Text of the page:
Seabiscuit (2003)

Alan:

Ebert:1/2 Rolling Stone:1/2 TV Guide:


Warning, minor plot points revealed!

I don't really like horses.  Even though it makes no sense to ascribe human attributes, I find horses to be arrogant animals.  I am also kind of afraid of horses, but that's true of pretty much all animals that are bigger than me.  Despite my irrational fear and prejudice I went to see Seabiscuit.  

The film has received favorable reviews and is the only film of the summer with Oscar buzz.  However, this Academy Award talk may be misplaced.  While Seabiscuit is a nice movie, it's over-inflated critically acclaimed pedigree may just be the result of it's proximity to the stupid fun films of summer.   

It's a great addition to the sports film genre though,  and expertly follows the formula of the category.  This time the hero who wins despite insurmountable odds is a horse and three men as opposed to just Rocky Balboa.  The film Seabiscuit most reminded me of is the Robert Redford baseball movie The Natural.  The sometimes gentle and sometimes rousing musical score, the soft expertly filmed cinematography, and the big come-back-from-an-injury ending that is one of the standards of the genre.  At the very least,  Seabiscuit made me want to watch The Natural again.

The story of Seabiscuit is told against the backdrop of The Great Depression and follows the lives of three men and their relation to the champion race horse.  Red Pollard is a poor boy who will do just about any job to survive although he has a way with riding horses and amateur boxing.  Tom Smith is an ex-cowboy and trainer who seems to have a magical insight into the disposition of horses.  And finally, Charles Howard is a very rich man who has lost everything in his life except his money.  The three men come together and train Seabiscuit to become the most famous underdog champion of the decade and an inspirational metaphor for survival during the Depression.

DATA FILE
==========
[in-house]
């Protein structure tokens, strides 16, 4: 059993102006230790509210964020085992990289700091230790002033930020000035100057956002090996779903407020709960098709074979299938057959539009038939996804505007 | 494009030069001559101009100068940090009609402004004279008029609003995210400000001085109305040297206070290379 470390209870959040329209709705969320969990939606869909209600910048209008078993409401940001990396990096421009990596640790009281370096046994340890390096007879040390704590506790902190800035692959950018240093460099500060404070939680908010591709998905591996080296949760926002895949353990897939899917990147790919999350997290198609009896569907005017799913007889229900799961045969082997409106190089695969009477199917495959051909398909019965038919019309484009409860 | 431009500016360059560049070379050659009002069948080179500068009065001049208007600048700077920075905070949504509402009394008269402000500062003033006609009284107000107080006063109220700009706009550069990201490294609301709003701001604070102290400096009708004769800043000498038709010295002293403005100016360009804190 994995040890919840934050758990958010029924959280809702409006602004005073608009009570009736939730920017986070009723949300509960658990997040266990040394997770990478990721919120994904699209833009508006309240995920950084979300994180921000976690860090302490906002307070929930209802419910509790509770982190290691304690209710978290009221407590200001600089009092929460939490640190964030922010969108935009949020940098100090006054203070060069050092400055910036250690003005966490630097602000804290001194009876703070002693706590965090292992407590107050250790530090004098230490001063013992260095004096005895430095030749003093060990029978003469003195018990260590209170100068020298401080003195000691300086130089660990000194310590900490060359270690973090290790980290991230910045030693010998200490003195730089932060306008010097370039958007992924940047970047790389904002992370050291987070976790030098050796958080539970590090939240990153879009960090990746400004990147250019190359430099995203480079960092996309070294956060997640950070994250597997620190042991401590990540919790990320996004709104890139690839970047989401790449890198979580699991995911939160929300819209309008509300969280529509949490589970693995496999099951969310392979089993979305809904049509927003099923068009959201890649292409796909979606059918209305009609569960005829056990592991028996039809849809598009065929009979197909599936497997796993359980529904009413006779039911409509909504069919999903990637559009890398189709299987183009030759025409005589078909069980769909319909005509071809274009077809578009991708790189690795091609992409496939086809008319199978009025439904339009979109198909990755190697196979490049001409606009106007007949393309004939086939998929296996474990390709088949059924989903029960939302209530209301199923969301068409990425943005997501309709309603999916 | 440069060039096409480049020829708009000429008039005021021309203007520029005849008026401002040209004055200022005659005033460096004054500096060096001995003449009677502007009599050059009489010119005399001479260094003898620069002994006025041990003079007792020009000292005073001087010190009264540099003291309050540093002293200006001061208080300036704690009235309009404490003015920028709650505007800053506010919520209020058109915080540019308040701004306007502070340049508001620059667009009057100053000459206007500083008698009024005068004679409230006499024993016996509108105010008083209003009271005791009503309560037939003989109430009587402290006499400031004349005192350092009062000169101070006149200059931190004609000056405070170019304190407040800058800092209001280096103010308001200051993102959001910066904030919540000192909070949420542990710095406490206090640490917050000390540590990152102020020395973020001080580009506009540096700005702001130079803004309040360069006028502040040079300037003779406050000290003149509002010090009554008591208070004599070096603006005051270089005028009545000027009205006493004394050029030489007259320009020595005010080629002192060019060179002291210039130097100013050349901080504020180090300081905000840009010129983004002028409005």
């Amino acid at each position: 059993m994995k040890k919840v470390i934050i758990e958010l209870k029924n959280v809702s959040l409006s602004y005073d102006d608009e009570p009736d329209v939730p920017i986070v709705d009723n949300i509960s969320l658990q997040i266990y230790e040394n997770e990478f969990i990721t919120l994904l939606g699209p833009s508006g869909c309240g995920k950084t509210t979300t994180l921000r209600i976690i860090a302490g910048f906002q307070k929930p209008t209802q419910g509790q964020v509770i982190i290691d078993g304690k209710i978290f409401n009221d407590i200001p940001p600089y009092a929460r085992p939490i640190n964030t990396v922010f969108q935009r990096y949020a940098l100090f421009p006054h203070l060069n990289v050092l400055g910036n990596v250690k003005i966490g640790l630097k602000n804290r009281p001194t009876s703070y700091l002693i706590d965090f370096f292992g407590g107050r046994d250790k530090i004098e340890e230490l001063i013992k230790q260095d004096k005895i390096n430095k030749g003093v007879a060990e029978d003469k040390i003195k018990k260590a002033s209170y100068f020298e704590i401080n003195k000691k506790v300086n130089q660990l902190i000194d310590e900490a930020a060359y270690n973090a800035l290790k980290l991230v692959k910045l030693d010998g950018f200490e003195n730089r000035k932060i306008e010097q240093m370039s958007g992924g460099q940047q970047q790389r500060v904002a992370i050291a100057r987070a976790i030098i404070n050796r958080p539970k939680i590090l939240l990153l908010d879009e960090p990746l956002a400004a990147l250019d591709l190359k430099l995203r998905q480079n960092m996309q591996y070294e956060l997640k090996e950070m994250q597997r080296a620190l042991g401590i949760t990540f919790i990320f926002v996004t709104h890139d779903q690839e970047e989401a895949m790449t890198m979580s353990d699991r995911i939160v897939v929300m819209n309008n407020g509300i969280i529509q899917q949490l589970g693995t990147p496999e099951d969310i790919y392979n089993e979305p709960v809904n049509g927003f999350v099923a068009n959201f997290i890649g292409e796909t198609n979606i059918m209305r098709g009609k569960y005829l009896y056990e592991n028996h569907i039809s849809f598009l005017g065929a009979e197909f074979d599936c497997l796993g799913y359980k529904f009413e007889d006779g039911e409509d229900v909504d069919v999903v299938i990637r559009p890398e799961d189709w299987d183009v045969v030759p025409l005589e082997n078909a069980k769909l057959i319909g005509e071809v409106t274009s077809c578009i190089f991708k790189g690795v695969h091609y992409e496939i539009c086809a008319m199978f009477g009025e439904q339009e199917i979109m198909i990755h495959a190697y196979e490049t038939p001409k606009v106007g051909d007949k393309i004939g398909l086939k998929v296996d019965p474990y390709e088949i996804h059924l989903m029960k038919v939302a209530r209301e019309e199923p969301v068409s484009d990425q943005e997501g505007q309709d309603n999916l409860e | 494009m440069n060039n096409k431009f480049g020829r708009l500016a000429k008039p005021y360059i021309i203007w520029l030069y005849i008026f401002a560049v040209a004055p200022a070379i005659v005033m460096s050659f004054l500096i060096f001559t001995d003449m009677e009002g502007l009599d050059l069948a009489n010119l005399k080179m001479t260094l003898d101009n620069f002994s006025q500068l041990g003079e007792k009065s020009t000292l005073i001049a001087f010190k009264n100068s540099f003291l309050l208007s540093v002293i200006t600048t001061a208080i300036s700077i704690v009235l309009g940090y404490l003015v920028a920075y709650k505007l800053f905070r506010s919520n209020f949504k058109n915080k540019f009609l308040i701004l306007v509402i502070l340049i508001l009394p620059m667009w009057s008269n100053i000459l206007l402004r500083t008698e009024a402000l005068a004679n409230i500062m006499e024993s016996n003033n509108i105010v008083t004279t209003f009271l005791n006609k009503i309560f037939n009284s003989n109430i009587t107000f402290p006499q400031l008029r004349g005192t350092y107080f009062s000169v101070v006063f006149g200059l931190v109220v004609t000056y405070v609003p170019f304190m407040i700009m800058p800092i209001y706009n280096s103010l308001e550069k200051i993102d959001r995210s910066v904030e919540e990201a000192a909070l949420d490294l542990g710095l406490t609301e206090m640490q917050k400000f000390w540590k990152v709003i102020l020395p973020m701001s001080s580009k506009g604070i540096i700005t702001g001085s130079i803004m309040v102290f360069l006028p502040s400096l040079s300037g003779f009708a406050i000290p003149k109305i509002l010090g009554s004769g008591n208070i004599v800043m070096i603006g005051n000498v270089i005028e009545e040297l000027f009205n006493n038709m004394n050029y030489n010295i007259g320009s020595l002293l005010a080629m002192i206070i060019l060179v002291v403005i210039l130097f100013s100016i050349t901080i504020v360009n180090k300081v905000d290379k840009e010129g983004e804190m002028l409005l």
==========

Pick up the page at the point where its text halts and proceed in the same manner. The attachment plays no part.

The only thing I didn't like about the film was the periodic superfluous narration.  It only happens a few times during the movie but the voice of the narrator and his inflection reminded me of those old Disney nature films where the camera follows a beaver or some other animal as it goes about it's life tasks.  The reason for the voice-over, I suppose,  was to tie it to the depression era events of the time.  This was necessary because most of the film takes place at somewhat posh race tracks or at the opulent farm of Charles Howard where we quickly forget that there is a major Depression going on outside the grounds of his fabulously wealthy estate.

The primary special effect of the the film would be the cinematography of the race scenes.  These are the fireworks of the movie and are thrilling to even those who normally are not partial to horse racing.  The camera is right in the middle of the race.  I have recently been amazed at how cinematographers and directors are able to put the camera right into the action of a scene.  There is a sequence in The Matrix Reloaded where, during a highway chase, the camera dodges and weaves and even seems to go through solid objects.  Similarly in the documentary Winged Migration the camera is so close to it's subjects it seems to be part of the bird as it flies.  The same effect is used in Seabiscuit.  During the races we are given vantage points that previously were only seen by jockeys or perhaps the horses themselves.  At the very least, it illustrates the dangers faced by jockeys that we as spectators were never really aware of.  

All of the actors are wonderful.  Jeff Bridges as Seabiscuit owner Charles Howard has the sad eyes and soft voice of a broken man who is trying to put his life back together.  Tobey Maguire is perfect as Jockey Red Pollard.  Except for a somewhat quick temper, the role is a typical Maguire performance.  It will be interesting one day to see him play against type as a crazed serial killer or something.  Tick Tock McGlaughlin the fictional horse racing announcer is delightfully portrayed by William H. Macy as the comic relief during the sometimes tense racing scenes.  And finally Oscar winner Chris Cooper is simply magnificent as Seabiscuit's trainer Tom Smith.  After his award winning turn in last year's Adaptation and the brilliant John Sayles film Lone Star I now believe Cooper to be one of the best actors in America today.  He is a joy to behold in everything that he does.  

I suppose I should mention Seabiscuit.  The horse is never anthropomorphized by the film makers so we don't have to endure silly speculation as to his thoughts or perspective.  This was a very wise choice.  He's just a horse.  (A big scary horse.)

At the end of what I believe to be one of the best summers ever for movies, Seabiscuit is a strong finisher.  It's no Best Picture but it is a good picture and definitely worth the time.  It is an uplifting story that makes you feel happy when you leave the theatre.